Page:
Updated 24 April 2014

Oscar trial: Geology rocks?

CyberShrink comments on the annihilation of the geologist in the Oscar Pistorius trial.


On Tuesday 15 April, geologist Roger Dixon began testifying as an expert witness for the defence in the Oscar Pistorius murder trial. Prosecutor Gerrie Nel challenged him on the thoroughness and validity of his investigation process.

Read: What we know about Reeva's injuries

It seems hard to believe that this pleasant geologist has provided evidence in as many cases as he claims. For one, Mr Dixon's dancing hands suggest he hasn't actually had much experience in this regard – as gestures to explain shapes and directions are no more than blank spaces in official court transcripts.

A Nel of a Day

Mr Dixon delivered a less than sterling performance and was treated more kindly by Mr Nel than he deserved. Some judges would have raised blisters on anyone who dared to arrive in court so comprehensively unprepared. There was no written report, and I frankly don’t understand how someone claiming to be an expert can happily admit to be speaking as a layman!

It’s an insult to the court to read from scraps of paper and not provide proper references, or outline a scientific and expert basis for his views.

His only major qualifications are in geology, yet he cheerfully gave his opinions in a wide range of areas in which he was very obviously not even remotely an expert.

He seemed – as a layman of course – to have no problem disagreeing with the opinions of genuine experts, specialists, pathologists and professors. He claimed to have "reconstructed" situations without bothering to actually investigate highly relevant features.

Read: What do Reeva's messages to Oscar mean

He "studied" the level of darkness in the bedroom, using no instruments but his own eyes, though perception of light and darkness can vary widely among people and is influenced by many factors. He failed to notice that the balcony lights had been on at the time, so didn't switch them on during his “investigation”.   

He announced that fibres found on the door matched those of Oscar's socks – without ever having touched the socks. He was even prepared to offer his services as an “amateur psychologist”, claiming, that "muscle memory" meant that Oscar could have automatically corrected for the kickback of the pistol.

If he can confuse psychology and physiology – maybe I'm qualified to give my opinions as a geologist. The mind boggles. 

Fine-tuning the defence strategy

Usually the defence starts with their best and strongest witnesses. Please tell me Dixon wasn't the best they have! Oscar caused many problems for himself by stubbornly devising and following his own strategies when he testified. This made it vital that he be followed by only the best and most professional witnesses to back up his case. Dixon only compounded the damage. 

He reported on tests he actually did not do, not knowing relevant details, and emphasizing his impressions, without scientific measurements. There's a great difference between sounds produced inside an echoing bathroom, but heard across open ground, and sounds both produced and heard either in the open-air or within a large room. His "tests" did NOT reproduce the relevant variables in the original situations.

And what of the "bruise" or shadow he pointed out in one photograph, which later disappeared? And all delivered with the cautious "To the best of my memory..." or " As I recall..." He was called a "trace evidence expert" – understandably so, as indeed he gave only traces of real evidence.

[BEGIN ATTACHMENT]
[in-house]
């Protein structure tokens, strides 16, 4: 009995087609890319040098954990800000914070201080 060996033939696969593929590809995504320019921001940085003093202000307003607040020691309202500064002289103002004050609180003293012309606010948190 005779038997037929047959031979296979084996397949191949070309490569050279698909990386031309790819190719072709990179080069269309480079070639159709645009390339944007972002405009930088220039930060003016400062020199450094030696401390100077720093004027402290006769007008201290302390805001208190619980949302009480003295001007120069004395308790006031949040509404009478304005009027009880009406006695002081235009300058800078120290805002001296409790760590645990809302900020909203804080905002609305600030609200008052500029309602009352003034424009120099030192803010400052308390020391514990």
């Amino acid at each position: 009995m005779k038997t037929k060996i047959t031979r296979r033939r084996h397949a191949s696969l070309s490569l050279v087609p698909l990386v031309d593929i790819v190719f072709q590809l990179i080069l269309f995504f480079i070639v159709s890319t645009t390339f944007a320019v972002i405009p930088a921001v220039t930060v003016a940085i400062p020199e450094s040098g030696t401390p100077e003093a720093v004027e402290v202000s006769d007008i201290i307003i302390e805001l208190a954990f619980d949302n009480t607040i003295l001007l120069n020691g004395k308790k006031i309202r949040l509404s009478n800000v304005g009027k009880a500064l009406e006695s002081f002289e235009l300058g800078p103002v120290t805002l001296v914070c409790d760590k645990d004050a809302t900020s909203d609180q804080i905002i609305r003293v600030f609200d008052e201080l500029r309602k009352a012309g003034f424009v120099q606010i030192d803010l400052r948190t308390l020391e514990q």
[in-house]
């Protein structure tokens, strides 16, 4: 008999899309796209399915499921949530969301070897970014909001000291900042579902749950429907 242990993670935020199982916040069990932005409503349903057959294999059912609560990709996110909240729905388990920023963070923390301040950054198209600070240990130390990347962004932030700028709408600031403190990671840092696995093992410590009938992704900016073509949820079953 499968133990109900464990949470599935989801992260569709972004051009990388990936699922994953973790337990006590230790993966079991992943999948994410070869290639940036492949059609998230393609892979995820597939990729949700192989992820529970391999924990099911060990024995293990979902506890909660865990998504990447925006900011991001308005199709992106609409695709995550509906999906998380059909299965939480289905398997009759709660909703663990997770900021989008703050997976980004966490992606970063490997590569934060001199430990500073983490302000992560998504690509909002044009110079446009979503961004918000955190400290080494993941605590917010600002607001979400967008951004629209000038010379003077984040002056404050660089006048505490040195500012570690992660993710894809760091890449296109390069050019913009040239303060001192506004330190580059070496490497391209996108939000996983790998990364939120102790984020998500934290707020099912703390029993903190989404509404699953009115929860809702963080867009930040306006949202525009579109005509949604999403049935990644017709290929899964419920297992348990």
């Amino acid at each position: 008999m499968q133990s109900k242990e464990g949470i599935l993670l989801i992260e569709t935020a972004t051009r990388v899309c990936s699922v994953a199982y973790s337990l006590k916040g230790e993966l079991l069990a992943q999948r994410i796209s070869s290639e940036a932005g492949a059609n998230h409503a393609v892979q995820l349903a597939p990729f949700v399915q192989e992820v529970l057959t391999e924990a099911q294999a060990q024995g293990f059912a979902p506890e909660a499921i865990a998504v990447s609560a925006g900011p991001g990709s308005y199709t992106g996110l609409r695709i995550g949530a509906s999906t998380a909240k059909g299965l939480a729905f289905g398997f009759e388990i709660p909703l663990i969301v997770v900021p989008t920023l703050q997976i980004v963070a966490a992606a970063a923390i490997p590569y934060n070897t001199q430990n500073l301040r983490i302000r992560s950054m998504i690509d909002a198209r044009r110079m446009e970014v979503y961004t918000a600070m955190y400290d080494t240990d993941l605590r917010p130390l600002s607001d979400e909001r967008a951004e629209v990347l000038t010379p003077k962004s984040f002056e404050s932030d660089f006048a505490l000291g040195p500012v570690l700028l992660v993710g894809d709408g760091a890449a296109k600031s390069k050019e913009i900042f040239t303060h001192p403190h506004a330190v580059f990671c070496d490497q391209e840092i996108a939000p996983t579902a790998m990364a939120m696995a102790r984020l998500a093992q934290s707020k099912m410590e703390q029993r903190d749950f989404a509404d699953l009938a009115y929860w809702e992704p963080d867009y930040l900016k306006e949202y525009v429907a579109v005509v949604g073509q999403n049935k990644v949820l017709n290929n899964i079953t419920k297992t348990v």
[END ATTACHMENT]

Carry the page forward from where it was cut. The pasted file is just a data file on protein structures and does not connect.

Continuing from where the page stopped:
Read: What we know about Reeva's injuries

After more than a year in which to prepare, what on earth were Dixon and his team doing performing further tests at this late stage – some even after the trial had started? This gives the uneasy impression that, faced with the State’s case, they belatedly struggled to produce more evidence, or that their earlier evidence seemed inadequate.

Some have even suggested that they may have been forced to make do with Dixon because other real experts and specialists had refused to testify for the defence. Perhaps it was because the defence insisted on certain very specific opinions…

Remaining issues

Isn't it, somehow nice to discover from Nel that the cleaners at the law courts are so energetic and hard-working that they clean and polish even the exhibits?

Maybe one or two of the witnesses needed going over with the mutton-cloth, too? "I didn't observe the cleaners putting an excessive amount of energy into cleaning the door" Dixon insisted, but he looked sheepish enough.

As the media continue to make a fuss about the “Pistorians”, I have some concerns. Why are we not seeing more supporters of Reeva and other victims?

Have these eager reporters really checked their backgrounds and made sure the Pistorians are entirely what they seem? And why are they appearing only now after Oscar's self-damaging evidence in court?

Over at Channel 199 they're still insisting on "unpacking" things. How I wish they'd pack that in.

And finally: Who can possibly believe that Oscar was running around with a loaded gun with the safety catch off, with absolutely no intention of shooting anyone, even by accident?

Or that he believed that not one, but maybe even two incontinent burglars had climbed in through the window then rushed to barricade (and presumably relieve) themselves in the toilet?

Read more:

Do you hope Oscar is innocent, or do you need him to be innocent?
Has Oscar lost the plot?
The absurdities of the Oscar Pistorius trial

Professor MA Simpson is Health24's CyberShrink. A South African psychiatrist, he qualified in medicine and in psychiatry in Britain. He has been a senior academic, researcher, and Professor in several countries. Read more of his columns.




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